Email is one of the most powerful and most cost-effective communication tools ever invented both for B2B marketing purposes and for communication with your clients and colleagues. Unfortunately, it’s also one of the most abused. Sure there are several promising inbox management tools on the market. But, technology isn’t the solution. People are the solution. The better we can be about sending out relevant communication that really matters, and about empowering our managers to make real decisions with authority, the less overwhelming our email will be on whichever device we choose to consume it.


TAGS: email overload, communication benchmarking study, Jenna Wortham, Joshua Lyman

Tuesday, February 05, 2013

Are We Too Deep into Data?

Numbers are only part of the equation when it comes to smart B2B decision-making

David Brooks’ NY Times op-ed piece today got me thinking. Our society’s obsession with gathering huge amounts of data fosters “certain cultural assumptions that everything that can be measured should be measured.” He also notes that data is a “transparent and reliable lens that allows us to filter out emotionalism and ideology.”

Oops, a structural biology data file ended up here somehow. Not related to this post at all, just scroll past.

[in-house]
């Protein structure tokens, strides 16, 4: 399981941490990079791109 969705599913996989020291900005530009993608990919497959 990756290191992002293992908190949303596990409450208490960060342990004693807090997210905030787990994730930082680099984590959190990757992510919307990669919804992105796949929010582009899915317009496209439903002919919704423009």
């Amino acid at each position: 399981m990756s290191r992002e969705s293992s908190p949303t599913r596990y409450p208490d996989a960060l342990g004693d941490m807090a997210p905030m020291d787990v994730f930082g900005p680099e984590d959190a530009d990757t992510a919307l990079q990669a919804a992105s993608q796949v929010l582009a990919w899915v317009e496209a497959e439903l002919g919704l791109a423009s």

Here at HB, we sometimes get labeled as data junkies because we generate a growing portion of our revenue from rigorous benchmarking research and gap analysis studies that we do for our clients. We also try to help online advertisers, agencies and media owners separate the numbers that matter from the numbers that are simply easy to gather—we call those McMetrics. We also urge our clients to supplement all their surveys, polls or other research initiatives with verbatim interviews with respondents. Why? To make sure the human side of the data comes through.